For a few brief hours this evening, markets will turn their attention away from next week's EU referedum.
Eyes will drift across the pond, to the most powerful central banker in the world, Janet Yellen. Tonight the US Federal Reserve's rate-setting Federal Open Market Committee (FOMC) will update the market on its latest economic thinking and spell out, as cryptically as it can, when it thinks the economy will be ready for a hike.
The data hasn't held up. A shocking monthly jobs report which came in well off expectations killed the prospect of a June rate hike. So, with no action on the table, it's back to the shenanigans of reading between the lines and watching every one of Yellen's utterances in the most market moving press conference going.
Read more: Is it too late to normalise monetary policy?
"The markets price zero chance of a rate increase at today's FOMC meeting," Societe Generale said this morning.
"Rather, the focus of the Fed will likely be on offsetting some of the messages of the weak jobs report with a more balanced assessment of the wider economy."
Other than pointing to the timing of the next rate hike, the Fed has been keen to move market expectations about both the number and pace of rate hikes over the next few years.
Financial participants are still not putting the chances of a rate hike at more than 50 per cent until the first months of 2017. There is only about a 20 per cent chance of a rise in July.
This is considerably off what FOMC members think will happen, so expect Yellen to downplay the poor jobs report - especially since she already addressed this in a speech last week - and strike a hawkish tone despite holding rates.
"With the committee expected to hold fire the challenge for Janet Yellen will be to find a line of argument that maintains expectations of two hikes this year, while simultaneously acknowledging that it is still a tough call to argue for higher rates," said Chris Beauchamp at IG.
John Higgins of Capital Economics added: "The FOMC will raise the federal funds rate in 2017 by far more than investors are currently anticipating in order to contain inflation."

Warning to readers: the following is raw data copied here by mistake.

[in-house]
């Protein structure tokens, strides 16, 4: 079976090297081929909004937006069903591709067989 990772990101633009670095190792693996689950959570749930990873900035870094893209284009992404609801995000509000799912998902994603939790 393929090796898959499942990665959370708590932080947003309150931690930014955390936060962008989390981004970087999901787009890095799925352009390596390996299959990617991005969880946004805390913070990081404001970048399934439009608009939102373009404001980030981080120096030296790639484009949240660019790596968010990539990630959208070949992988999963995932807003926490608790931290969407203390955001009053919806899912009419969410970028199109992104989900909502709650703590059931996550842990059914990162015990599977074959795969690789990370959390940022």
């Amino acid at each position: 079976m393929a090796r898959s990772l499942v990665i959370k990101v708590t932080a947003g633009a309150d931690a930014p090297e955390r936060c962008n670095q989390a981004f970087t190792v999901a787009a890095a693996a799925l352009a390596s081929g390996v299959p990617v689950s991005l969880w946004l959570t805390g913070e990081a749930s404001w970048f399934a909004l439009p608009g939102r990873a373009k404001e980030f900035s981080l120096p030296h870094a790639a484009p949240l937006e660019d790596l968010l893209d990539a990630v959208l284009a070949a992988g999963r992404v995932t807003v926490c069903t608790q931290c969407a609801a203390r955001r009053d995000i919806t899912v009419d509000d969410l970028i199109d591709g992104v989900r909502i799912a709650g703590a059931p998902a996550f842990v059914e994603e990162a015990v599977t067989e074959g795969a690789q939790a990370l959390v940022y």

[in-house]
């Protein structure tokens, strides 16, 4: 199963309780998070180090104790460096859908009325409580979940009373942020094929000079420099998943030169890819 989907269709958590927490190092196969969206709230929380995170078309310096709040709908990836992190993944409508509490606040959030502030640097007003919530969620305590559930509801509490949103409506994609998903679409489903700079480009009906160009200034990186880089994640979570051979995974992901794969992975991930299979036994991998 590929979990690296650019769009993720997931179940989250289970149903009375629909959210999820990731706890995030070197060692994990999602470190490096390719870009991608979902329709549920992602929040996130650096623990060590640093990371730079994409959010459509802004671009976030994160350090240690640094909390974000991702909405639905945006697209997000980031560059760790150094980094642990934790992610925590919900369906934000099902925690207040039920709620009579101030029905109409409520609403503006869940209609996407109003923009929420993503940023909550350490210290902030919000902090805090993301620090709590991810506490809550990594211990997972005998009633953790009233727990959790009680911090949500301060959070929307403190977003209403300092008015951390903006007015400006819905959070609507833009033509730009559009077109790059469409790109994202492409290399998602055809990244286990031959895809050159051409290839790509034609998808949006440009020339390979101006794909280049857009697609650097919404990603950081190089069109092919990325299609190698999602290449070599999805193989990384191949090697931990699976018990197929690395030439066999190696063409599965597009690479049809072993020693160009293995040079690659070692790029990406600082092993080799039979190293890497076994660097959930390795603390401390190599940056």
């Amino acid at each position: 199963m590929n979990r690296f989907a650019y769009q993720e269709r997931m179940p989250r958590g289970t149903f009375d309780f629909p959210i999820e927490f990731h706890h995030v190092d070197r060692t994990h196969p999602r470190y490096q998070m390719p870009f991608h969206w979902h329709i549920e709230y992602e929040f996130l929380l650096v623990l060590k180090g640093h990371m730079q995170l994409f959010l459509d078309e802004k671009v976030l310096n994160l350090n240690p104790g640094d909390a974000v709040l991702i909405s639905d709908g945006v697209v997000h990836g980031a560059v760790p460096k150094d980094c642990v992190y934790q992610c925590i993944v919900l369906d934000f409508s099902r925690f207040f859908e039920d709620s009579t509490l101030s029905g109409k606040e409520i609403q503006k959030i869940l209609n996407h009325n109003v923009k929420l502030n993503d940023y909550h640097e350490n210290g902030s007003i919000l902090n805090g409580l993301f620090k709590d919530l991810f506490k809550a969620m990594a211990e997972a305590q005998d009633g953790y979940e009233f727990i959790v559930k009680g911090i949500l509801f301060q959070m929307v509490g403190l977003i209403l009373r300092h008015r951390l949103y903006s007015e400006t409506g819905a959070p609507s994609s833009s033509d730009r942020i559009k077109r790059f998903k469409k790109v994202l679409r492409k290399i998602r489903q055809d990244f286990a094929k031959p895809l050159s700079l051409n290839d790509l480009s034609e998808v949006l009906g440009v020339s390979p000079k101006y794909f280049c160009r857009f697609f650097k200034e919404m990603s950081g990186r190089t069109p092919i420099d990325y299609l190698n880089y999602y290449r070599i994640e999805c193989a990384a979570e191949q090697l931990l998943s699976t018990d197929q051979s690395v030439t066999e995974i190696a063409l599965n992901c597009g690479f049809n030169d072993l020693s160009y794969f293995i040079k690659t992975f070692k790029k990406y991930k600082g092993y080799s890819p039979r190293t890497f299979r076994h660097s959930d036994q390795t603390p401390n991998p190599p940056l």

All roads lead to Brexit
The importance of tonight's decision may be "second only to the EU referendum" on the financial calendar this month, according to Phillip Capital economist Ana Thaker, but the two events are far from separate.
"We are unlikely to escape a mention of Brexit at the Fed meeting today," Beauchamp said.
Four weeks ago the FOMC stated: "Global financial markets could be sensitive to the upcoming British referendum on membership of the European Union."
"Sensitive" proved to be a touch of an understatement as £100bn was wiped of the FTSE 100 in four days, government borrowing costs hit a record low and sterling crashed by almost five cents in seven days.
Therefore, the Fed will likely make reference to this uncertainty as just one reason it refused to raise rates. However, this could help Yellen's argument that the delay is temporary, paving the way for a rise in July should the UK vote to stay in the EU and the US jobs figures bounce back.
She may also use the press conference to update markets on any other steps the Fed will take to limit the threat of a Brexit spillover should the UK vote to leave. Yesterday, a senior European Central Bank (ECB) official said they stood ready to do "whatever it takes" to keep the market moving and is preparing to offer banks unlimited funding in both sterling and euros in the hours after the vote.
A hawkish hold from the Fed, but will the markets buy it?